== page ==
F2F Connection

A needs assessment survey published in 2005 details the first phase in a partnership with the School of Library and Information Studies at Texas Woman’s University, Houston Academy of Medicine-Texas Medical Center (HAM-TMC) Library, and Family to Family Network (F2FN). F2F provides services and support to families with special needs children in the Houston area. The needs assessment survey was the first phase of a joint effort to increase health information access to Texas families of special needs children. Both the survey methods and questions are detailed in the article, and would be an excellent template for any biomedical library interested in partnering with local resources to increase outreach and education to any special needs population.


Huber JT, Dietrich JD, Cugini E, Burke S. F2F connection: a community health information needs assessment of Texas families who have children with chronic illnesses and/or disabilities and their care providers. J Med Libr Assoc 2005 Apr;93(2):278-281. Available from: http://www.ncbi.nlm.nih.gov/pmc/articles/PMC1082946/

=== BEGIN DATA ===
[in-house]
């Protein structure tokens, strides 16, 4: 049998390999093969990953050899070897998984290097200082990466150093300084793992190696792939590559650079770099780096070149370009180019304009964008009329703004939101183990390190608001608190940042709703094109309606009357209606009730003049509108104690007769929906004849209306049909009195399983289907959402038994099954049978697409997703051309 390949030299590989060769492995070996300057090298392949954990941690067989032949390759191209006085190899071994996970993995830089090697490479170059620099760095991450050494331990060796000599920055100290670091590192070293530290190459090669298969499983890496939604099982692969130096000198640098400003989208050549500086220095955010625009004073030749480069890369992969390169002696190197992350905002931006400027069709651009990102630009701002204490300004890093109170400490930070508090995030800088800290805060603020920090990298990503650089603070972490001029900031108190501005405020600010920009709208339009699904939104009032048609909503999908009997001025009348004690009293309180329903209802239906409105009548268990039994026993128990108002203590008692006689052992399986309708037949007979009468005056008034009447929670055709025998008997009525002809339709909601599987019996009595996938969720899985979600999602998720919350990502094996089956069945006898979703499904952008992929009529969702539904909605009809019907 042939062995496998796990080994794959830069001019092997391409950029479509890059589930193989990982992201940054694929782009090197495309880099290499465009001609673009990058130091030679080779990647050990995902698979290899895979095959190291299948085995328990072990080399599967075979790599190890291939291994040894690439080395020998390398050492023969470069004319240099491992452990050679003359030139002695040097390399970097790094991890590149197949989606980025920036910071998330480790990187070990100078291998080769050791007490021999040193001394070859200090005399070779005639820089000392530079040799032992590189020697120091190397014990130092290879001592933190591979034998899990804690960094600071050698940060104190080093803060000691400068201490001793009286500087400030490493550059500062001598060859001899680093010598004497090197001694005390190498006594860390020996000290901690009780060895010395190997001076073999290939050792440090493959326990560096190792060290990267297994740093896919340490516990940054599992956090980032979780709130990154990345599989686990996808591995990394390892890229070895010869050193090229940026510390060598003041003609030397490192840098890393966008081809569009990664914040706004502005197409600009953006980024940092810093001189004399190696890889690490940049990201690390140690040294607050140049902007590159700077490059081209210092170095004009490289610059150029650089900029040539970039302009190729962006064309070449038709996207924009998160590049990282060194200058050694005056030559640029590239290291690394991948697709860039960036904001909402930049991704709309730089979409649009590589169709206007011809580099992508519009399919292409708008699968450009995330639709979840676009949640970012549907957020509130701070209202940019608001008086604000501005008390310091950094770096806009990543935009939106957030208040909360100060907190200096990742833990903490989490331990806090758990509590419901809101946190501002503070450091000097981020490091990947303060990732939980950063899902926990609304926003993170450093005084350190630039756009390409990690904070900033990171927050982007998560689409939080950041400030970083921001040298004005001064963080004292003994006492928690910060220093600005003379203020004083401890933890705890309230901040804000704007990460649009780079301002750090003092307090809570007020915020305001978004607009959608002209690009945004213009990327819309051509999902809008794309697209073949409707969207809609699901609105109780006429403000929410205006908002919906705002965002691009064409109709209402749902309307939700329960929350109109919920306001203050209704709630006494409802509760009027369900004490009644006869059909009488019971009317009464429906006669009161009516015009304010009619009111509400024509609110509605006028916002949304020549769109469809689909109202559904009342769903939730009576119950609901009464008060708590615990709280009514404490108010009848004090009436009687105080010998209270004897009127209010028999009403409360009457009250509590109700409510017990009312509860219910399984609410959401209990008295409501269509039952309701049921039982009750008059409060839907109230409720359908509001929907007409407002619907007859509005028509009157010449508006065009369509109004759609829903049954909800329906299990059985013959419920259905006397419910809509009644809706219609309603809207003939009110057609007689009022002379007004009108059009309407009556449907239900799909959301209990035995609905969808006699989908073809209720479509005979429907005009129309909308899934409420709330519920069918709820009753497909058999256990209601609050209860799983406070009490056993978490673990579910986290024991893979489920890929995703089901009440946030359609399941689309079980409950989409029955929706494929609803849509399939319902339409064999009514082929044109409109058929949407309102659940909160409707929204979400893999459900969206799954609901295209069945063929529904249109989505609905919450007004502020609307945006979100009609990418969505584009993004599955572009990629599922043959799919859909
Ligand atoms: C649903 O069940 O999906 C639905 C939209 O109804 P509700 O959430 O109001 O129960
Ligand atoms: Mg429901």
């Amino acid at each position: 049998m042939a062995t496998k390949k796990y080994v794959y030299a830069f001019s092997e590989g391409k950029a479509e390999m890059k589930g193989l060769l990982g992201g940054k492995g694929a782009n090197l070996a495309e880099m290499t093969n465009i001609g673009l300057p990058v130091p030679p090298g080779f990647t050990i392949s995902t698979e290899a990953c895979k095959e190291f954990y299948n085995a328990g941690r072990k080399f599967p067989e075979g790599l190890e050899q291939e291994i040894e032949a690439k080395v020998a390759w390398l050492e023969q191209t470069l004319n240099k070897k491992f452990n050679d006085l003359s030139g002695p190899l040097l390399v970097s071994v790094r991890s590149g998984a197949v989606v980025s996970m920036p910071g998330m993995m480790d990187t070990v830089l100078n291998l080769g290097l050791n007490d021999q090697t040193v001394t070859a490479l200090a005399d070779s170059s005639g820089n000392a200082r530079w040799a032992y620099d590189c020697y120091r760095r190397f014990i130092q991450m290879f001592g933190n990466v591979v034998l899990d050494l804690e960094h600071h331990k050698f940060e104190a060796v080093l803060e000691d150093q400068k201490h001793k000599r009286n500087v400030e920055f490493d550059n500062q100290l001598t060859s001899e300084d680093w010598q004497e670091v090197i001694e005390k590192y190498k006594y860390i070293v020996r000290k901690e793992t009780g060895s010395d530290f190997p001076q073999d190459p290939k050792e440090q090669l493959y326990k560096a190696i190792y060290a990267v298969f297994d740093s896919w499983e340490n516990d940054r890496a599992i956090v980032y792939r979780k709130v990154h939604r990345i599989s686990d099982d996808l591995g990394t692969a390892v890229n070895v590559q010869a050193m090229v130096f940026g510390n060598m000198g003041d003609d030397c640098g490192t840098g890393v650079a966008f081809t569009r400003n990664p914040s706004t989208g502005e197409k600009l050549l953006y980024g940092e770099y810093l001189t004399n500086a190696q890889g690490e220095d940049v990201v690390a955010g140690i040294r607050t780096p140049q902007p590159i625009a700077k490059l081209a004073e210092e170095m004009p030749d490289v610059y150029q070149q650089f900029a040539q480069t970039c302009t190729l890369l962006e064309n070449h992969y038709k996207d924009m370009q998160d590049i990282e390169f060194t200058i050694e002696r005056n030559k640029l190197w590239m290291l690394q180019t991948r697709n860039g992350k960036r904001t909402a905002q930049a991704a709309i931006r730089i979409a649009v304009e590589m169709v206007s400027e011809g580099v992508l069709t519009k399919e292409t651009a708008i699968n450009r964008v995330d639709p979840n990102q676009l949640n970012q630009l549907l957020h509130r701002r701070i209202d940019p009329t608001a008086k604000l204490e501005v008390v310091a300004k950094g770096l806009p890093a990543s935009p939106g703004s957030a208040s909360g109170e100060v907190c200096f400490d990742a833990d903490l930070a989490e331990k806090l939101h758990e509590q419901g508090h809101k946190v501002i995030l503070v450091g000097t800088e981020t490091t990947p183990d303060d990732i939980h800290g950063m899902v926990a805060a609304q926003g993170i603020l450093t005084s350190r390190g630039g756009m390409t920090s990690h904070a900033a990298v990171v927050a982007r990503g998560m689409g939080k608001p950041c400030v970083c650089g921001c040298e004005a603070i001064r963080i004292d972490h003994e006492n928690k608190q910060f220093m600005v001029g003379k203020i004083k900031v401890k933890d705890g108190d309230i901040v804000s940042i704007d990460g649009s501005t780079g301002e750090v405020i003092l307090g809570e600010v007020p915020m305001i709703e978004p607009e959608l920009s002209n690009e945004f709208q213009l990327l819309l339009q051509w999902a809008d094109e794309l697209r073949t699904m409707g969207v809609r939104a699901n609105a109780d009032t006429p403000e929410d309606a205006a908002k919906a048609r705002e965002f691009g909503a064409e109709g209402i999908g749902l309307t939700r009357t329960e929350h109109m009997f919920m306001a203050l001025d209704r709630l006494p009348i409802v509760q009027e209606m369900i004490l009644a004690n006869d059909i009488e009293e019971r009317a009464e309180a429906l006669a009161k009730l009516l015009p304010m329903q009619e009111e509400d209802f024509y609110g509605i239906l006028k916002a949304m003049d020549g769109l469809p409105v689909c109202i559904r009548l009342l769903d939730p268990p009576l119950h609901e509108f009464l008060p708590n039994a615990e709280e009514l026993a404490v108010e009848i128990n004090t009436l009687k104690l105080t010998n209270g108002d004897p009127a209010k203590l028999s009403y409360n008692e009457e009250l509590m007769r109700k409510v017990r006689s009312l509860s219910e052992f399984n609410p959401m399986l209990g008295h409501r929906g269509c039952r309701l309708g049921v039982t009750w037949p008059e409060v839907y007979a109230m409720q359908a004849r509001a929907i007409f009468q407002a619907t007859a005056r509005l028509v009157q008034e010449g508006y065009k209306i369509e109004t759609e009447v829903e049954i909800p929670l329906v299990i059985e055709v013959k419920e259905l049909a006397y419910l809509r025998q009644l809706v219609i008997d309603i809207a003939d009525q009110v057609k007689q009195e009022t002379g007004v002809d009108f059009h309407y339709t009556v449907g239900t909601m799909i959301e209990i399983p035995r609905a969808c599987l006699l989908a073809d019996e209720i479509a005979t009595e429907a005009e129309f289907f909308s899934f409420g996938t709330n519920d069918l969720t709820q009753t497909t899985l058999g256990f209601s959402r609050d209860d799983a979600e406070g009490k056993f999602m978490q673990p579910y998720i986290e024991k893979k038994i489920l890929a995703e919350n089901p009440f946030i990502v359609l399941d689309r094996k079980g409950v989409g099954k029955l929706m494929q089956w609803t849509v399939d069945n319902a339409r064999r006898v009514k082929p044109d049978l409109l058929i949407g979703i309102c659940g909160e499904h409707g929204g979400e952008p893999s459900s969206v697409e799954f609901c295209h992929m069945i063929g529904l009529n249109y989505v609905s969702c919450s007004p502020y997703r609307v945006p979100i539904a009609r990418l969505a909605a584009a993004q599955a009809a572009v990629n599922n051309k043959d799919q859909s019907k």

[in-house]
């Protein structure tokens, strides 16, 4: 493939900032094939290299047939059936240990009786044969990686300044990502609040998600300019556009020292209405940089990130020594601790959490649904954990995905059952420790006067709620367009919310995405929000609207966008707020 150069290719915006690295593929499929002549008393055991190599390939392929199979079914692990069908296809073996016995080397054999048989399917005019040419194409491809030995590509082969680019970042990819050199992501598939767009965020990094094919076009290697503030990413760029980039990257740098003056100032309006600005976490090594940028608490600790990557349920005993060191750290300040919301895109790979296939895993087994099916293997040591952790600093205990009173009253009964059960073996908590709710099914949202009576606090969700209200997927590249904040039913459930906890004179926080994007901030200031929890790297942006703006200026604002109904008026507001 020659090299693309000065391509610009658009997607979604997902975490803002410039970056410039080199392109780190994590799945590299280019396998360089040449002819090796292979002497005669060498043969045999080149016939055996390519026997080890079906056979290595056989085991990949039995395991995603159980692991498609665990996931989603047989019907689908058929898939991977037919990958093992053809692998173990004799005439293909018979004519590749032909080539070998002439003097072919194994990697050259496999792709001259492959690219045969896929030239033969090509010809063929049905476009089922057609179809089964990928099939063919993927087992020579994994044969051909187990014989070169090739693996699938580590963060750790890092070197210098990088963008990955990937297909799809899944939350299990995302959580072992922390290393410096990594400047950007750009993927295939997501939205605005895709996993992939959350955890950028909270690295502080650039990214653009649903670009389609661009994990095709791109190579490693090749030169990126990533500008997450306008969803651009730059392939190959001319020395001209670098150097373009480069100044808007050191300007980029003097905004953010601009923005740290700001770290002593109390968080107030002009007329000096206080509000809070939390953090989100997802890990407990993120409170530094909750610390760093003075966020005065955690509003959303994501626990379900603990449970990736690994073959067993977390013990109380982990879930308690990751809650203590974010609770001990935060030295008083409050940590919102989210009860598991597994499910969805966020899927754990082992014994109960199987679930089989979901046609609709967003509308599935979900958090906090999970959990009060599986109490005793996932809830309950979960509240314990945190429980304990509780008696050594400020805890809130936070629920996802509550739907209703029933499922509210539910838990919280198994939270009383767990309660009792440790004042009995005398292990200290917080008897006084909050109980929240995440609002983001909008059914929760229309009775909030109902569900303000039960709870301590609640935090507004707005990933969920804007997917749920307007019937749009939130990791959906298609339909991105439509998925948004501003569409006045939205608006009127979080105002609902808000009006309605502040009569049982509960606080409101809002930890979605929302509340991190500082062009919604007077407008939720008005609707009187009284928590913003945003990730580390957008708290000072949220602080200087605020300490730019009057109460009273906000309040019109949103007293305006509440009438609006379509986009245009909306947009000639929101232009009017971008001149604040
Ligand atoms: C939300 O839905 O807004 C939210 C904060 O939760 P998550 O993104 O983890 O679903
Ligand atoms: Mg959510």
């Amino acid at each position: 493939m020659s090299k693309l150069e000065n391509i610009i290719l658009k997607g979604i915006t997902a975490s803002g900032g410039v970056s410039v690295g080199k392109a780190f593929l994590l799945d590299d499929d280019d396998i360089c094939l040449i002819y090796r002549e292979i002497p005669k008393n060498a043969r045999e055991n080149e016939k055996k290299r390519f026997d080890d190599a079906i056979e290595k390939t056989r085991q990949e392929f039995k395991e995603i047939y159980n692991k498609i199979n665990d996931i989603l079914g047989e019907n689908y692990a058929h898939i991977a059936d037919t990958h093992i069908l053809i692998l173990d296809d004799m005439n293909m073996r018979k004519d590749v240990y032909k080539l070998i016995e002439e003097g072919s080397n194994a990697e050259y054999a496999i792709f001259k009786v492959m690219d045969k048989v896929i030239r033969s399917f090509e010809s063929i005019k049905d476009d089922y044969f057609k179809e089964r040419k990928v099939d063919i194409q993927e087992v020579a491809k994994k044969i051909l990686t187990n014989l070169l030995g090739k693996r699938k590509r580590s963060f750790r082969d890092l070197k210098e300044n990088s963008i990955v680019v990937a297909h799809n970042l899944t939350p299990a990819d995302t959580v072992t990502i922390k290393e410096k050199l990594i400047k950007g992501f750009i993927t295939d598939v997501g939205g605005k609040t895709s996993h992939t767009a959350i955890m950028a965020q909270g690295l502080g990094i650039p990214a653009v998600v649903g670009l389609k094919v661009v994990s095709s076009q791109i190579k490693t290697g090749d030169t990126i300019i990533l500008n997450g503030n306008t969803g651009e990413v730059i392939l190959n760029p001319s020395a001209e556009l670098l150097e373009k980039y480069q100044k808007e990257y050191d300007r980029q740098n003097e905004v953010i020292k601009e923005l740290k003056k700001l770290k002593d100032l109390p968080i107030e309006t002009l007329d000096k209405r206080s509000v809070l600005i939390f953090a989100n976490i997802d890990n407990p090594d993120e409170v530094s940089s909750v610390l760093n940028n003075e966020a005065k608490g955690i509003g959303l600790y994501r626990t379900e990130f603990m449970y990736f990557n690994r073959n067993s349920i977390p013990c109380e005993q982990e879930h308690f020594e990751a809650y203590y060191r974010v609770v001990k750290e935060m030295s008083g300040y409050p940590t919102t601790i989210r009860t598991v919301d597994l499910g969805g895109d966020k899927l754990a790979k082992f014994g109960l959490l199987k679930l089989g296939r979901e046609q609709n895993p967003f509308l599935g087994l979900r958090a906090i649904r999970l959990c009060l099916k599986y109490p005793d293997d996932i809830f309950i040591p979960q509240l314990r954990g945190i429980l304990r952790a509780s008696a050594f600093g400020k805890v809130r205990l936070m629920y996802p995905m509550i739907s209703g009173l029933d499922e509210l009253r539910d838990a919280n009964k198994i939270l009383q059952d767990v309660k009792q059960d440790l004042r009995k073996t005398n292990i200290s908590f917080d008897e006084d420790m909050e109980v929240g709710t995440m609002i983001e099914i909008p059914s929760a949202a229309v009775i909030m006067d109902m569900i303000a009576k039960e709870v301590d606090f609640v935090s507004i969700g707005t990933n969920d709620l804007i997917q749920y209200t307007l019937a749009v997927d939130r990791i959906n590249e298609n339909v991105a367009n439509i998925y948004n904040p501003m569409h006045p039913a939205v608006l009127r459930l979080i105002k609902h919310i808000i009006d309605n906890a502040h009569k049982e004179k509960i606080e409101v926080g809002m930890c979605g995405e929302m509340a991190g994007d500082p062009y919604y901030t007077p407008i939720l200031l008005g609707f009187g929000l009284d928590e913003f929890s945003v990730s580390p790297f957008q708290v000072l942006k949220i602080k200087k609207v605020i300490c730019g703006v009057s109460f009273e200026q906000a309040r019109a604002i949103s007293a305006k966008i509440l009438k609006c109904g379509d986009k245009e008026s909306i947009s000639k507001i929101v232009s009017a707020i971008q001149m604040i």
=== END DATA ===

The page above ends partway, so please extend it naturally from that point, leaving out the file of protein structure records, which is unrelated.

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How to Make Your Own Adapted Switch Toys – Video

How to Make Your Own Adapted Switch Toys

For those that are comfortable with a needle, thread, and soldering iron, you can save a lot of money by converting your own toys for use with adaptive switches with this instructional video from Children’s Care Hospital and School in Sioux Falls. Arlen Klamm, Assistive Technology Coordinator, providers step-by-step instructions to adapt any electronic plush toy to work with a variety of adaptive switches.

For more information on Children’s Care, visit: http://www.cchs.org/.

Making Sure Kids With Special Needs Get Toys, Too

Making Sure Kids With Special Needs Get Toys, Too – Ohio State University Medical Center (video transcript available at: http://www.msmediacenter.tv/story.php?id=13&enter=2)

The Toy and Technology Library in association with the Ohio State University Medical Center is a lending library for adaptive toys for children with special needs. Adaptive toys traditionally are more expensive than standard toys. By providing a free toy-lending service, parents can try out toys prior to purchase and work with a therapist to create an educational play environment.

Toy lending libraries are ideal additions to biomedical libraries in children’s hospitals, and have actually been around for decades in numerous countries. The University of Nottingham’s Toy Library was founded in 1970 while researching the development of play in children with disabilities, and remains active today. Child development case studies are taken when a family applies for membership; and both children and parents are provided with education and referrals to support the entire family. (1)


(1) Head J. A toy library service for handicapped children. Proc R Soc Med 1975 Jan;68(1):42. Available from:  http://www.ncbi.nlm.nih.gov/pmc/articles/PMC1863724/